Adelaide Festival: The Doctor by Robert Icke and the Almedia Theatre
A 21st Century adaption of Arthur Schnitzler’s Professor Bernhardi, The Doctor directed by Robert Icke for the Almeida Theatrefollows strong-willed, tenacious Professor Ruth Wolff as she navigates her way through the repercussions of a quick professional judgement made within her workplace. Entirely centred around ethical and political arguments of current day societies, The Doctor successfully manages to raise debates of religion, gender, identity, race and abortion and also demonstrating the integrity, or lack of within the media.
As a young 14-year-old girl closes in on death following a botched abortion, Professor Wolff is visited by a priest sent by the girl’s parents to perform the last rites. The Priest is refused entry by Wolff due to the basis of no knowledge of the patient’s religious status and in the hopes for the young girl to die peacefully, spared from any anguish as a result of knowledge of imminent death. We then watch as Wolff navigates the backlash of her decision, as what begins as a small issue becomes a huge media controversy and divides Wolff’s institute.
Set to a live drums’ performance with simple yet effective lighting to emphasise on tense moments and key changes in mood, each element of the production and script layers perfectly to become a complex, multi-layered play that is breathtakingly similar to today’s day-to-day life for some.
The cast members of The Doctor admirably perform and takes on their characters with great accuracy and art. Each character is notably diverse with majorly different personalities and values, adding another important and engaging layer to this enormously intricate piece of work by Icke. Notable performances include that of Chris Colquhoun ad Dr Copley who offers some incredibly complex and stirring moments and that of lead actress Juliet Stevenson as Professor Ruth Wolff.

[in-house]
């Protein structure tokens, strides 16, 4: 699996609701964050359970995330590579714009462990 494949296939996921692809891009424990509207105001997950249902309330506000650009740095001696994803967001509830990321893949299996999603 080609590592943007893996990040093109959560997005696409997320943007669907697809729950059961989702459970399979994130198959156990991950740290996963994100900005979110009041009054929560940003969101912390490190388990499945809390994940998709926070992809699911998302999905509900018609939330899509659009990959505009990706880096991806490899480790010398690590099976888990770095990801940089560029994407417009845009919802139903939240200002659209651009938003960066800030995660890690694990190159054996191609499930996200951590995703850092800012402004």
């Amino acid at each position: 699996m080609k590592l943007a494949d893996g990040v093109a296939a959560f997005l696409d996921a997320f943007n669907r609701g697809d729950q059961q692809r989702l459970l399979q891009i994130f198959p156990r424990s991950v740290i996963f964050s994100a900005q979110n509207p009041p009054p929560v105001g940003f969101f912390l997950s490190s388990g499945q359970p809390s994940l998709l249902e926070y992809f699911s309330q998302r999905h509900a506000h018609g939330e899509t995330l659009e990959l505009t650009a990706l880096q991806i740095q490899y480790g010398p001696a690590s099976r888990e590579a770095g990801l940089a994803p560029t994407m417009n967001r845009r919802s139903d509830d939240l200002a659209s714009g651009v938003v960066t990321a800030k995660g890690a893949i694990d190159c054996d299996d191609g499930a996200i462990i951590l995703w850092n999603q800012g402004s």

“Trust me I’m a doctor” (Professor Ruth Wolff, The Doctor), actress Juliet Stevenson gloriously captivates the entire audience with her authentically passionate performance as headstrong character Professor Ruth Wolff. Professor Wolff’s journey as a character is portrayed to perfection by Stevenson as we watch her emotionally deteriorate as her career: what is essentially her life and identity is stripped away from her.
The Doctor by Robert Icke and the Almeida Theatre is an outstanding and absorbing play that is full of tense, shocking, comedic and tender moments. It fills each audience member with a number of thought-provoking ideas to ponder on even once the curtains are drawn. And although in my eyes The Doctor ever so slightly overuses 21st Century issues of ethics and politics, it is also clear that director Icke has done this with a purpose. The Doctor begs the question has society become too easily and readily offended, and hypersensitive towards political and ethical issues? How do we deal with this when there are conflicts of interest within the workplace and should religious doctors treat religious patients?
Written by Hayley Sutter